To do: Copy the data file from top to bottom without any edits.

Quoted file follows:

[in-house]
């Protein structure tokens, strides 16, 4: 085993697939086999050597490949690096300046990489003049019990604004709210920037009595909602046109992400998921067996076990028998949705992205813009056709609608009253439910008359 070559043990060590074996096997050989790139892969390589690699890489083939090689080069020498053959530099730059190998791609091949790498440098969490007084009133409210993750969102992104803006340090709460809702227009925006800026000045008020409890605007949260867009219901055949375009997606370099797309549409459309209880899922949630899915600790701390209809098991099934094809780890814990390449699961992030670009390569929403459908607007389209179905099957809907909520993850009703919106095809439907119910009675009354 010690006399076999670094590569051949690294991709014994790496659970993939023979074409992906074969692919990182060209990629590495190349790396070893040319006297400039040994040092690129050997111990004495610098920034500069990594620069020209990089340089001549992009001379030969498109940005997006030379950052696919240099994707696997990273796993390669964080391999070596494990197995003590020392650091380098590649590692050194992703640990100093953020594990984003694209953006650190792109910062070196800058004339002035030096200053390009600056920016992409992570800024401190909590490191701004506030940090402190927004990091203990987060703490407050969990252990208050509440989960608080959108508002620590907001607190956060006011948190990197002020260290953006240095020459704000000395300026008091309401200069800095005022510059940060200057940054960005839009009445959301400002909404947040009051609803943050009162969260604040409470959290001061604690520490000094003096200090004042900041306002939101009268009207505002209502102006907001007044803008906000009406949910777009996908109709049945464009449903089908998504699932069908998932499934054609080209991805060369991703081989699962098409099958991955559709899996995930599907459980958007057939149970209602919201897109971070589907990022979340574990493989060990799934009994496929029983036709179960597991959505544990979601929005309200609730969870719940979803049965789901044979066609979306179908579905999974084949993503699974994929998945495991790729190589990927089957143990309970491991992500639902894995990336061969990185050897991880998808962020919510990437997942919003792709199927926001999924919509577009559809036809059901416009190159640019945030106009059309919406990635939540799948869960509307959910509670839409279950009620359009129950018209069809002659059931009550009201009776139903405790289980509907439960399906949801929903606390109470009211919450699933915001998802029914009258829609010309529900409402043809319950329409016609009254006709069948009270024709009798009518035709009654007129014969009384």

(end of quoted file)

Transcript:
[in-house]
């Protein structure tokens, strides 16, 4: 085993697939086999050597490949690096300046990489003049019990604004709210920037009595909602046109992400998921067996076990028998949705992205813009056709609608009253439910008359 070559043990060590074996096997050989790139892969390589690699890489083939090689080069020498053959530099730059190998791609091949790498440098969490007084009133409210993750969102992104803006340090709460809702227009925006800026000045008020409890605007949260867009219901055949375009997606370099797309549409459309209880899922949630899915600790701390209809098991099934094809780890814990390449699961992030670009390569929403459908607007389209179905099957809907909520993850009703919106095809439907119910009675009354 010690006399076999670094590569051949690294991709014994790496659970993939023979074409992906074969692919990182060209990629590495190349790396070893040319006297400039040994040092690129050997111990004495610098920034500069990594620069020209990089340089001549992009001379030969498109940005997006030379950052696919240099994707696997990273796993390669964080391999070596494990197995003590020392650091380098590649590692050194992703640990100093953020594990984003694209953006650190792109910062070196800058004339002035030096200053390009600056920016992409992570800024401190909590490191701004506030940090402190927004990091203990987060703490407050969990252990208050509440989960608080959108508002620590907001607190956060006011948190990197002020260290953006240095020459704000000395300026008091309401200069800095005022510059940060200057940054960005839009009445959301400002909404947040009051609803943050009162969260604040409470959290001061604690520490000094003096200090004042900041306002939101009268009207505002209502102006907001007044803008906000009406949910777009996908109709049945464009449903089908998504699932069908998932499934054609080209991805060369991703081989699962098409099958991955559709899996995930599907459980958007057939149970209602919201897109971070589907990022979340574990493989060990799934009994496929029983036709179960597991959505544990979601929005309200609730969870719940979803049965789901044979066609979306179908579905999974084949993503699974994929998945495991790729190589990927089957143990309970491991992500639902894995990336061969990185050897991880998808962020919510990437997942919003792709199927926001999924919509577009559809036809059901416009190159640019945030106009059309919406990635939540799948869960509307959910509670839409279950009620359009129950018209069809002659059931009550009201009776139903405790289980509907439960399906949801929903606390109470009211919450699933915001998802029914009258829609010309529900409402043809319950329409016609009254006709069948009270024709009798009518035709009654007129014969009384």